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Critic Reviews for Joshy
It's a fascinating depiction of the way men do -- or don't -- confront life's tragedies and traumas.
You probably wouldn't want to spend that much time with these people yourself, but at least they're never boring.
"Joshy" is like a weekend with random friends: fun and familiar, but rarely any deeper than the personalities involved. Don't look for more and you'll be fine.
Alcohol-induced shambling, cocaine-induced motor-mouthing and mushroom-induced melancholia are depicted with sobering accuracy.
Baena delivers a quiet and largely plotless dramedy that walks the line between goofy bro comedy and mumblecore drama.
Audience Reviews for Joshy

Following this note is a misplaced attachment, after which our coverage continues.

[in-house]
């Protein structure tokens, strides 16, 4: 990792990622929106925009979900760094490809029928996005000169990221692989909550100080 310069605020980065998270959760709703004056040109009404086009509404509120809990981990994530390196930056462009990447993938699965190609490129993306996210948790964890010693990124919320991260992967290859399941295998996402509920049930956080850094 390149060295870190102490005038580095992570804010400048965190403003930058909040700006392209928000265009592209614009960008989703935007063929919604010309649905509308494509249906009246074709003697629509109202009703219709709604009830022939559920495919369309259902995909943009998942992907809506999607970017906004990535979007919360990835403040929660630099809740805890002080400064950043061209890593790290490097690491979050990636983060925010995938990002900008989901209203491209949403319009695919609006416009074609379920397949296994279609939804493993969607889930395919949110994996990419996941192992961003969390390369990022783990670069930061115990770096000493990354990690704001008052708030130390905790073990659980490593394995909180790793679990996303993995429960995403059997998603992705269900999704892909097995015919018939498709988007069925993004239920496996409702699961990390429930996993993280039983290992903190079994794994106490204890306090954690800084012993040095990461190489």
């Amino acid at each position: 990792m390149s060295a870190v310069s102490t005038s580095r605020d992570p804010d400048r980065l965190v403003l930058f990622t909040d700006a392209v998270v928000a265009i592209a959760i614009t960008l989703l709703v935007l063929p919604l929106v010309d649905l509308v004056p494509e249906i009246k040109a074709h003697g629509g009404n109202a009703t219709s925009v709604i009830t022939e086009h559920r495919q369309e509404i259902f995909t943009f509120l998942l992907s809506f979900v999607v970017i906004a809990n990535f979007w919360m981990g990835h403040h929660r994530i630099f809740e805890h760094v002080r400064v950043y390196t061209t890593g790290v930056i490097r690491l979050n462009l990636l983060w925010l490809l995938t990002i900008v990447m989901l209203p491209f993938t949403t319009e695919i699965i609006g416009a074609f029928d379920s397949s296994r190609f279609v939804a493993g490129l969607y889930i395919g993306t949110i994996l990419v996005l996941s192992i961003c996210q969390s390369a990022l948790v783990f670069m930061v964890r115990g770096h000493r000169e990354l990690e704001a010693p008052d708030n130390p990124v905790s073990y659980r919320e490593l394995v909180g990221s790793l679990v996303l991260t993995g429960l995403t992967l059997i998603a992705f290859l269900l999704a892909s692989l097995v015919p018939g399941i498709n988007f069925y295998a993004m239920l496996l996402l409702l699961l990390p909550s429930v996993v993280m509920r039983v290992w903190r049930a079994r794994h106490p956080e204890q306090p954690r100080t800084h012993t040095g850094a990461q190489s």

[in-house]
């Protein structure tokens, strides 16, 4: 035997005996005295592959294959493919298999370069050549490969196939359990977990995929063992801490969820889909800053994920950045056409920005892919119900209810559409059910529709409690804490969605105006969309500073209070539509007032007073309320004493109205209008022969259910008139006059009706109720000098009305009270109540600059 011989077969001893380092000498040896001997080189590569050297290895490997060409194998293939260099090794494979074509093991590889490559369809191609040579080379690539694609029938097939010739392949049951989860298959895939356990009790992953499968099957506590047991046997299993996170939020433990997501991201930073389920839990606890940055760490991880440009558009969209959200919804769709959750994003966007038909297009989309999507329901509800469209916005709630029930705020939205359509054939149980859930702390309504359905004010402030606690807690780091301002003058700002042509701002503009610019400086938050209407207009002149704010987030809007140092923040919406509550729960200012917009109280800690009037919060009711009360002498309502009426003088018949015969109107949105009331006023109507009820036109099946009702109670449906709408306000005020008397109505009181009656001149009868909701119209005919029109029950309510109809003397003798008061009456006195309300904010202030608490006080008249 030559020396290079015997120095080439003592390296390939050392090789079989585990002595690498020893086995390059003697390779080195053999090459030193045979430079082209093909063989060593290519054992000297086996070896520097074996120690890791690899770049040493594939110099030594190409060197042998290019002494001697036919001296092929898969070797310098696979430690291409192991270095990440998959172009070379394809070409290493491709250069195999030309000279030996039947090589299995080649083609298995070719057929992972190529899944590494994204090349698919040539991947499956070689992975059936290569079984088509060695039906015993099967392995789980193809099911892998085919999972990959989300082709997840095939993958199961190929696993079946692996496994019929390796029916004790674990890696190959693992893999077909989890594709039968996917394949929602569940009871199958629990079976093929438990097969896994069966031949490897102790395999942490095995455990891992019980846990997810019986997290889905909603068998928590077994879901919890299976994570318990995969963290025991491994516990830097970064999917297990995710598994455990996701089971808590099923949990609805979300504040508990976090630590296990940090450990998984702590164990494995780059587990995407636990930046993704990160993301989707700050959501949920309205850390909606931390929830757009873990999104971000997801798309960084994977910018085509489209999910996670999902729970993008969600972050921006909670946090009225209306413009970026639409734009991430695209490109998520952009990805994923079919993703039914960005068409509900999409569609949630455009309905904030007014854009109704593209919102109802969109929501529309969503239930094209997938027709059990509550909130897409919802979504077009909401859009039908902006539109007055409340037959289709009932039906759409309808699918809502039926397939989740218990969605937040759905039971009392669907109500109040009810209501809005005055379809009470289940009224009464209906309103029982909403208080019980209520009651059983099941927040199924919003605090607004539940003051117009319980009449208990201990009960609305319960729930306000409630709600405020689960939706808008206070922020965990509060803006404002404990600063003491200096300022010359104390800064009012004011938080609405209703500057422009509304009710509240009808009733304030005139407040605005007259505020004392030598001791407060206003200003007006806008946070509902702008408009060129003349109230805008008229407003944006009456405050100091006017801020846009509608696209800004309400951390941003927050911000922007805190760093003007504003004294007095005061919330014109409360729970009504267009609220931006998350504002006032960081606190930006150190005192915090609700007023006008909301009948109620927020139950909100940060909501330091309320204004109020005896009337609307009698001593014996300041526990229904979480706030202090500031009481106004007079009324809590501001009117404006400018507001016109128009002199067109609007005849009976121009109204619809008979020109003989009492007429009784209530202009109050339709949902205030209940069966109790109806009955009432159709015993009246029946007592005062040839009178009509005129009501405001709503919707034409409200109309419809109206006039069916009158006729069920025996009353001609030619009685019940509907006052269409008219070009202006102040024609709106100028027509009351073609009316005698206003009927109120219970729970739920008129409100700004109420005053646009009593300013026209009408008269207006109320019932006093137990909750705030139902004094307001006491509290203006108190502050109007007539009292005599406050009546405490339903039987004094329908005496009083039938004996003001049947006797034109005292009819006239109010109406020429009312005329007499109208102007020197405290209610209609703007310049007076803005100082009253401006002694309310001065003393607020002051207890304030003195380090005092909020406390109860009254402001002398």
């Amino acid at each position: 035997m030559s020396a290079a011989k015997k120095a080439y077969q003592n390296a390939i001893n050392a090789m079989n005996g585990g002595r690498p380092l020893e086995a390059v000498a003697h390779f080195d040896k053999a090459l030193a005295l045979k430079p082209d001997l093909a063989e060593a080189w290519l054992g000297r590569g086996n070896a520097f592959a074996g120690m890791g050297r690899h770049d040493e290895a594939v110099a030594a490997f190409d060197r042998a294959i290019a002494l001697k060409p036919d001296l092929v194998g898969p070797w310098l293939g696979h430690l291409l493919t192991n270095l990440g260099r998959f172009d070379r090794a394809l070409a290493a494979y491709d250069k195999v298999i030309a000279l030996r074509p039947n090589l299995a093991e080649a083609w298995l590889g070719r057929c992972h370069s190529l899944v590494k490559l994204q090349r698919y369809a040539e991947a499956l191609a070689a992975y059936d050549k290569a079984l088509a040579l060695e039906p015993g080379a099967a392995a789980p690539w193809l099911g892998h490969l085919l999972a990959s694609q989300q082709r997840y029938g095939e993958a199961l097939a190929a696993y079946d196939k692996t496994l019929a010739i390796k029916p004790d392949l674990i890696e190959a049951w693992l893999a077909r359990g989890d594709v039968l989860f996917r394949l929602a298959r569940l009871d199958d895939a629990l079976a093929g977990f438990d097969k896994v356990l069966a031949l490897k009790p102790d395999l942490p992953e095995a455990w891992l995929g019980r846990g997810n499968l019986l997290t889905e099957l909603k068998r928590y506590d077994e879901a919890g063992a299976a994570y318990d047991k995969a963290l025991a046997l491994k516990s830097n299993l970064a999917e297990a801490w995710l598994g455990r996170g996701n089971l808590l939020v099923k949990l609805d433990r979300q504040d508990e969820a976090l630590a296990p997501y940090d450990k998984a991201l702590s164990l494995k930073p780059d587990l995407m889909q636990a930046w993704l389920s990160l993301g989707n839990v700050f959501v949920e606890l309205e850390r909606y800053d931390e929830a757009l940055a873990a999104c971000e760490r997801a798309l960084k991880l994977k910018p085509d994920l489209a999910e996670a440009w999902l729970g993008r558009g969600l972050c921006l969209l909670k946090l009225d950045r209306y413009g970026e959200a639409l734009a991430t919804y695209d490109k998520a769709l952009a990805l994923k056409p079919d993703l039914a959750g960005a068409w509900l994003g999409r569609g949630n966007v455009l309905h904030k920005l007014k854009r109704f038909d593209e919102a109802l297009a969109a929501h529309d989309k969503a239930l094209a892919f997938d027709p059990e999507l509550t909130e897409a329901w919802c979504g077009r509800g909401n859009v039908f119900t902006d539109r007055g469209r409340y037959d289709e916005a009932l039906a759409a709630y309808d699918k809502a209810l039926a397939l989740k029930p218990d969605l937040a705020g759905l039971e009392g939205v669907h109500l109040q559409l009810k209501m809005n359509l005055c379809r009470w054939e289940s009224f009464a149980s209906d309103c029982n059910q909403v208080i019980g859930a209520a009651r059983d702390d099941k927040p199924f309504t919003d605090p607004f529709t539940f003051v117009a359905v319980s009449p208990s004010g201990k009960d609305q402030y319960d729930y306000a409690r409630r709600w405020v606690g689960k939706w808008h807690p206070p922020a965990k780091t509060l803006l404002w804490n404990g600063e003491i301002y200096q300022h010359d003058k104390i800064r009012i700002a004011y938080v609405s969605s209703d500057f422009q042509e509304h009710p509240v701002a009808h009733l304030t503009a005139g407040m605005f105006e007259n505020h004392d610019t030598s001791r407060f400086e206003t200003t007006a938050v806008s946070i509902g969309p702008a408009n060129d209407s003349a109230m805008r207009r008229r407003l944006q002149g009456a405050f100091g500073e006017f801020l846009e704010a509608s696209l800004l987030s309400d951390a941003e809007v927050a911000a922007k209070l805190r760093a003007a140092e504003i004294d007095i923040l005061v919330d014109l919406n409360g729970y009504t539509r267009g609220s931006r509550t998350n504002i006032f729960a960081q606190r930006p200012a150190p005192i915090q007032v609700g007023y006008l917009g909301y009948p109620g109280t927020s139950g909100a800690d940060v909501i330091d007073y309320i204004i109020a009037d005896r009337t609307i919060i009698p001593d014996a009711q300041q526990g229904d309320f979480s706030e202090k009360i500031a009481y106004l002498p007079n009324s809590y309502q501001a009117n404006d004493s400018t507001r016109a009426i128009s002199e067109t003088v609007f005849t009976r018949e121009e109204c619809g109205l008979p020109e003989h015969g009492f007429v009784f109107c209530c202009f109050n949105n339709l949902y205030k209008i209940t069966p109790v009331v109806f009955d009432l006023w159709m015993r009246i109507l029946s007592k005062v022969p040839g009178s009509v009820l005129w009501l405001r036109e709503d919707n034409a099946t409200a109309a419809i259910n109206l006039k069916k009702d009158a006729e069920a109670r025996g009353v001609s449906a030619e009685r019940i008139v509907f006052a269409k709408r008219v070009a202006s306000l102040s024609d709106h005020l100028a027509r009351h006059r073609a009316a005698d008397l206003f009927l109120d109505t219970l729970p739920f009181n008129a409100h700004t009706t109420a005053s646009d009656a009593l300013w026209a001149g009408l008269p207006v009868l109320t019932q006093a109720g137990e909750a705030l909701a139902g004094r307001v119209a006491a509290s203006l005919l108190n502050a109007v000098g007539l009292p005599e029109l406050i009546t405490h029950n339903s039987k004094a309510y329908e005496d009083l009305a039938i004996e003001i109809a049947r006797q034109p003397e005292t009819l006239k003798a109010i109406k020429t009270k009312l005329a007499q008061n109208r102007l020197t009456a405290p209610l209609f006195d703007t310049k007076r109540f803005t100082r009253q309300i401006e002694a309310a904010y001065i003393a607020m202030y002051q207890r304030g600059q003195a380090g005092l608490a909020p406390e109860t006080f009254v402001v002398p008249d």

White people problems seem to be tantamount in this indie/black comedy. Fortunately, Joshy's struggle is more universally resonant and to the film's comedic elements' benefit, peripheral. The film revolves around a talented comedy cast dealing with their own relationship issues and existential ennui, all the while delivering some very effective (mostly improvised) laughs. There is typical indie cringe comedy dotting the transitions: at it's best it is better than anything in "The Hangover", at it's worst it is no better than any dull episode of "The Office". The structure and thematic elements seem to be a much less heavy-handed version of Guillaume Canet's "Little White Lies", but unlike that film it always stays funny, even amidst the more somber moments. Particularly impressive is the underlying paranoia of a who-done-it murder mystery that permeates the comedy. It is an interesting tone, and makes "Joshy" stand out from the standard indie-comedy genre.
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